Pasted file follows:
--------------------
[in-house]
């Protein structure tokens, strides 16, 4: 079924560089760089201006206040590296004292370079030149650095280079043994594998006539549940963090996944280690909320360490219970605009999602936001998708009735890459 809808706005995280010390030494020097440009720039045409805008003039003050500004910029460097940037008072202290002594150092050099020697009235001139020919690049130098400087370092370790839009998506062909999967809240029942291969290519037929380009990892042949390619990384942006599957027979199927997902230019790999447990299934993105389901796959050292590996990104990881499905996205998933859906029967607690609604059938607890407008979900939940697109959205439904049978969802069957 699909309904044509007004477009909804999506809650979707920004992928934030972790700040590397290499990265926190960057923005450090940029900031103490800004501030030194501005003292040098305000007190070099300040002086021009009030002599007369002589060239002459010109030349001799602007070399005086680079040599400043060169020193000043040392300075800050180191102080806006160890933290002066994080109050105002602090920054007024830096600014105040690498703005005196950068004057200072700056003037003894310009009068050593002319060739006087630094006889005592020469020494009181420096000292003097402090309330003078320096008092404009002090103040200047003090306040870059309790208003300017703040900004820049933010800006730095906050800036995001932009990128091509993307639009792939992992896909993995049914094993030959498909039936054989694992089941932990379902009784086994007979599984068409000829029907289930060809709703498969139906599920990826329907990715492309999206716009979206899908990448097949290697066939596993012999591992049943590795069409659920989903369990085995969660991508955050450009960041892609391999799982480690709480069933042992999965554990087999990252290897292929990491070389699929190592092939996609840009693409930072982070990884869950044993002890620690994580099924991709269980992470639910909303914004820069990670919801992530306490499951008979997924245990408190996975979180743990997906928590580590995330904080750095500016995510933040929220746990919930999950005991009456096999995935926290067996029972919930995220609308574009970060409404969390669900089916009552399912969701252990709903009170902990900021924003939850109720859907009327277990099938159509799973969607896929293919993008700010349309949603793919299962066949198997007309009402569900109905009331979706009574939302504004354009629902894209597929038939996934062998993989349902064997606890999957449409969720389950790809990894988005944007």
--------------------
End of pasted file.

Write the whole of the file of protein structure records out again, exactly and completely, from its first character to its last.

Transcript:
[in-house]
């Protein structure tokens, strides 16, 4: 079924560089760089201006206040590296004292370079030149650095280079043994594998006539549940963090996944280690909320360490219970605009999602936001998708009735890459 809808706005995280010390030494020097440009720039045409805008003039003050500004910029460097940037008072202290002594150092050099020697009235001139020919690049130098400087370092370790839009998506062909999967809240029942291969290519037929380009990892042949390619990384942006599957027979199927997902230019790999447990299934993105389901796959050292590996990104990881499905996205998933859906029967607690609604059938607890407008979900939940697109959205439904049978969802069957 699909309904044509007004477009909804999506809650979707920004992928934030972790700040590397290499990265926190960057923005450090940029900031103490800004501030030194501005003292040098305000007190070099300040002086021009009030002599007369002589060239002459010109030349001799602007070399005086680079040599400043060169020193000043040392300075800050180191102080806006160890933290002066994080109050105002602090920054007024830096600014105040690498703005005196950068004057200072700056003037003894310009009068050593002319060739006087630094006889005592020469020494009181420096000292003097402090309330003078320096008092404009002090103040200047003090306040870059309790208003300017703040900004820049933010800006730095906050800036995001932009990128091509993307639009792939992992896909993995049914094993030959498909039936054989694992089941932990379902009784086994007979599984068409000829029907289930060809709703498969139906599920990826329907990715492309999206716009979206899908990448097949290697066939596993012999591992049943590795069409659920989903369990085995969660991508955050450009960041892609391999799982480690709480069933042992999965554990087999990252290897292929990491070389699929190592092939996609840009693409930072982070990884869950044993002890620690994580099924991709269980992470639910909303914004820069990670919801992530306490499951008979997924245990408190996975979180743990997906928590580590995330904080750095500016995510933040929220746990919930999950005991009456096999995935926290067996029972919930995220609308574009970060409404969390669900089916009552399912969701252990709903009170902990900021924003939850109720859907009327277990099938159509799973969607896929293919993008700010349309949603793919299962066949198997007309009402569900109905009331979706009574939302504004354009629902894209597929038939996934062998993989349902064997606890999957449409969720389950790809990894988005944007």